A key element in Cross’ analysis is that law plays a significant role in circuit judges’ decision making and opinion writing. He explains that legal doctrine and legal threshold requirements, such as jurisdiction, standing and precedential effect of certain types of cases, are better determinants of outcomes than single variables, such as judicial ideology. He criticizes existing empirical research for an inability “to capture potential effects of the law on decision making” (p.39). Admittedly, he finds there are frequent difficulties in capturing a single legal variable for quantitative analysis. His analysis leaves the reader with caution about interaction among variables relevant to law and circuit court decision making.

Two interesting and innovative aspects of the book are its exploration of the effects of panel composition and circuit court judges’ strategies to affect current Supreme Court decision making. Cross’ distinctive assessment of ideological and legal influences on panel members creates new paths to understand decisional outcomes on circuit court panels – e.g., interactions between an ideologically extreme judge and other judges on a panel. Cross tests hypotheses concerning whether ideological preferences of a panel member’s colleagues had as strong an effect on his or her votes as the panel member’s own ideological preferences. A number of indirect measures show that panel effects can be an important determinant of a judge’s vote and eventual case outcomes. After initial ventures, he concludes that “[f]uture research needs to account for the panel effects, rather than relying on the vote of the individual or the panel’s median voter” (p.177). Such hypotheses are a reminder that how law interacts with ideology remains an underlying question for collegial court decision making.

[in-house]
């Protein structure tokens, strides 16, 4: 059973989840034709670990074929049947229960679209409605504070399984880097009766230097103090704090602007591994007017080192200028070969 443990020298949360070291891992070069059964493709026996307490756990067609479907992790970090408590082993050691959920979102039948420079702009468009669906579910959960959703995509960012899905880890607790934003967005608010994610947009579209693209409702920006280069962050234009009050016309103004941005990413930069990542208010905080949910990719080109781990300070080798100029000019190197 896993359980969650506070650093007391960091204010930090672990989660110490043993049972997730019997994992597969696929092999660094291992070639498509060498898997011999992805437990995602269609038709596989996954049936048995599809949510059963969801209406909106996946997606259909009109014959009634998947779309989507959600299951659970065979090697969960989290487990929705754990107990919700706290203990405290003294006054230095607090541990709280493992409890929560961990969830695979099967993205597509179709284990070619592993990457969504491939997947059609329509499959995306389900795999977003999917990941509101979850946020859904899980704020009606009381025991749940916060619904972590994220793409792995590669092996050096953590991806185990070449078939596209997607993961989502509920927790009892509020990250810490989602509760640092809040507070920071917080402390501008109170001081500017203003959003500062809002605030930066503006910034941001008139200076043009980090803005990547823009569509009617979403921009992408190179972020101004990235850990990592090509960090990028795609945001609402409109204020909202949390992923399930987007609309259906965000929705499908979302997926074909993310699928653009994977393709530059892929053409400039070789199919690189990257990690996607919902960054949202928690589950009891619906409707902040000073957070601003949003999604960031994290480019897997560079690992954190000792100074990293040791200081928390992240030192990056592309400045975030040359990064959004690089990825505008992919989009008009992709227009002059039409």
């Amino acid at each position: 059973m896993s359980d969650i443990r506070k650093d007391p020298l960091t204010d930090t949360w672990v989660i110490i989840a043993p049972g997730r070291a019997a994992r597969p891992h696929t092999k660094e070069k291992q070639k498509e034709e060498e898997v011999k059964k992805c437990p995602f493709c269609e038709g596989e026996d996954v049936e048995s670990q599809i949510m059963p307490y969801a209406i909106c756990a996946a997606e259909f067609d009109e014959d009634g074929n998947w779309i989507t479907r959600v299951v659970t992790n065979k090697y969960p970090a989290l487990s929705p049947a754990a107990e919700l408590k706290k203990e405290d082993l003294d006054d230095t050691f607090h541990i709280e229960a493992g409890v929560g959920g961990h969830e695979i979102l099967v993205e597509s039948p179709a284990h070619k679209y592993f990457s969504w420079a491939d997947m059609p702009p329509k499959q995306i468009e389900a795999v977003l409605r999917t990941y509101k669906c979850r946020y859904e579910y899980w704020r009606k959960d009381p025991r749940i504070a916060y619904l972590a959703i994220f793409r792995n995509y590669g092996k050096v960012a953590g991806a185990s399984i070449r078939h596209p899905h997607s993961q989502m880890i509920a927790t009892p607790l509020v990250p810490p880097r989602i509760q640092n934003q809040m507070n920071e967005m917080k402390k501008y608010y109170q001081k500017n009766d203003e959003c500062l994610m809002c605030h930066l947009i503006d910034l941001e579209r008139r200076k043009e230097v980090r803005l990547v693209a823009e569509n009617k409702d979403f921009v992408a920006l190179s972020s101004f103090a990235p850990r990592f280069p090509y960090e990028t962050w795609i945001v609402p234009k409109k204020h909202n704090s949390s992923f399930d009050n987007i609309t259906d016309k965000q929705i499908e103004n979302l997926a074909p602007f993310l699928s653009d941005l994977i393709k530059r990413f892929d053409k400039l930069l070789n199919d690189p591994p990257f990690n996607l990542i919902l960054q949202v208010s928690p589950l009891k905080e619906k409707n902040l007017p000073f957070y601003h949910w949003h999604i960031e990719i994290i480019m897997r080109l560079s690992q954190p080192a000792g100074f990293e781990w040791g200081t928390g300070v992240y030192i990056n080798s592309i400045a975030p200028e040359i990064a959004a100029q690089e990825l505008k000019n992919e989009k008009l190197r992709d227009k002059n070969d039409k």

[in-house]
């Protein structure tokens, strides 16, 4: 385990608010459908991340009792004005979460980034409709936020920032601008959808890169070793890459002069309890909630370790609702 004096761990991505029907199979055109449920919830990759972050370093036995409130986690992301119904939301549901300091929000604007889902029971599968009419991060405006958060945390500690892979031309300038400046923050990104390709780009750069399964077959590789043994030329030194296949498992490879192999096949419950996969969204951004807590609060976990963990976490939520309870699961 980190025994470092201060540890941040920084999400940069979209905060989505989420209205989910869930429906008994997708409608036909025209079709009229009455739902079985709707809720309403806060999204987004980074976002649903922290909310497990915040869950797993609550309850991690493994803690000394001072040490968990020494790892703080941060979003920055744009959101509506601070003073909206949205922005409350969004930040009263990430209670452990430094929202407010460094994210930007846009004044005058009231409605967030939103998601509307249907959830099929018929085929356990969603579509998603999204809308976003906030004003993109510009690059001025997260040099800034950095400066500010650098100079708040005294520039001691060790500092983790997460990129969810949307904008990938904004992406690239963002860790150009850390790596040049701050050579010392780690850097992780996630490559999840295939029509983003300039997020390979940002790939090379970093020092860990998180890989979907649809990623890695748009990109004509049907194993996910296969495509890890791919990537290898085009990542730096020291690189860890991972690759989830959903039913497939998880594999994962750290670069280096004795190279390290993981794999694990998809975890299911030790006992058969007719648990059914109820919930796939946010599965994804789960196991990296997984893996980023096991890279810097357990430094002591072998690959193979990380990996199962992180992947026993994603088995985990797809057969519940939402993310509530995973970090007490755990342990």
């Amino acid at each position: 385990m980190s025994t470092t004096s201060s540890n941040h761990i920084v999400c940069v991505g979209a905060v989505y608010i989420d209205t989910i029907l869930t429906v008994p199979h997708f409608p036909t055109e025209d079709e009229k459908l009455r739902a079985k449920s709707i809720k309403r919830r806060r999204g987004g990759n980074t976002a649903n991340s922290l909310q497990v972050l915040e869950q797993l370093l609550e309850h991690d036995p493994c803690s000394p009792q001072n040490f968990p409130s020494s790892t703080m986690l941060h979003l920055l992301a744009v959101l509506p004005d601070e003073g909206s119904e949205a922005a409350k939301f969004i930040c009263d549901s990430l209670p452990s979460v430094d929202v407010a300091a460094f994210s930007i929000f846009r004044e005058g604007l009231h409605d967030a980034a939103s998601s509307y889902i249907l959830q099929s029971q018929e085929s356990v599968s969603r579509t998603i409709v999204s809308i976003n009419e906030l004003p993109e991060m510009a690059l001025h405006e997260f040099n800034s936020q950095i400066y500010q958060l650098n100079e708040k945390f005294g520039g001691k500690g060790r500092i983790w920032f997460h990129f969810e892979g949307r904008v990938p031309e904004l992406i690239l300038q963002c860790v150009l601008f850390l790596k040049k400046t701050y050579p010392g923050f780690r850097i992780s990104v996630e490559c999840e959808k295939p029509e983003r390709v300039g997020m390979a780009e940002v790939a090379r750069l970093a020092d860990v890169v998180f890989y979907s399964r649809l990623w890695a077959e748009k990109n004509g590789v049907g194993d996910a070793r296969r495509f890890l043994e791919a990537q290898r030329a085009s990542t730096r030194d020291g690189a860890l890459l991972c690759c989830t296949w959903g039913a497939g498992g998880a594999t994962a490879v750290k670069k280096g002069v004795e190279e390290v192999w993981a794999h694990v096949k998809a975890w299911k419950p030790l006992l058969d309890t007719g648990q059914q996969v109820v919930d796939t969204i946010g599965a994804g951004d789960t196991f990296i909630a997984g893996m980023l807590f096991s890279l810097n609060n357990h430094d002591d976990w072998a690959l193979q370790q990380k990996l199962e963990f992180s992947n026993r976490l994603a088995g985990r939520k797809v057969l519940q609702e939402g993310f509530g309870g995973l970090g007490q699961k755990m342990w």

Cross’ analysis suggests complicated and elaborate strategies employed by circuit judges in the attempt to manipulate the Supreme Court’s docket and decisions. He explores different degrees of circuit responsiveness to Supreme Court preferences and how shifting Supreme Court preferences are associated with circuit court outcomes. This analysis is contrary to conventional hypotheses that “circuit courts passively moderate their rulings to conform to the preferences of the Supreme Court” (p.122). Cross provides good analysis of theoretical problems of conducting research into risk of reversal theories. Further attention to constraints imposed by complex institutional structures, such as those involved in judicial hierarchy, could potentially lead to sophisticated understanding of circuit decisions and outcomes.

Cross provides useful and novel integration of legal, political science, and economic research to understand circuit court decision making. His new avenues for empirical analysis, within his admittedly limited depth of treatment, advances his goal of initiating [*842] future theoretical and empirical research by legal and social science scholars. Many of his findings will have great utility for those seeking determinants of circuit court and other collegial decision making.

© Copyright 2007 by the author, Steven Puro.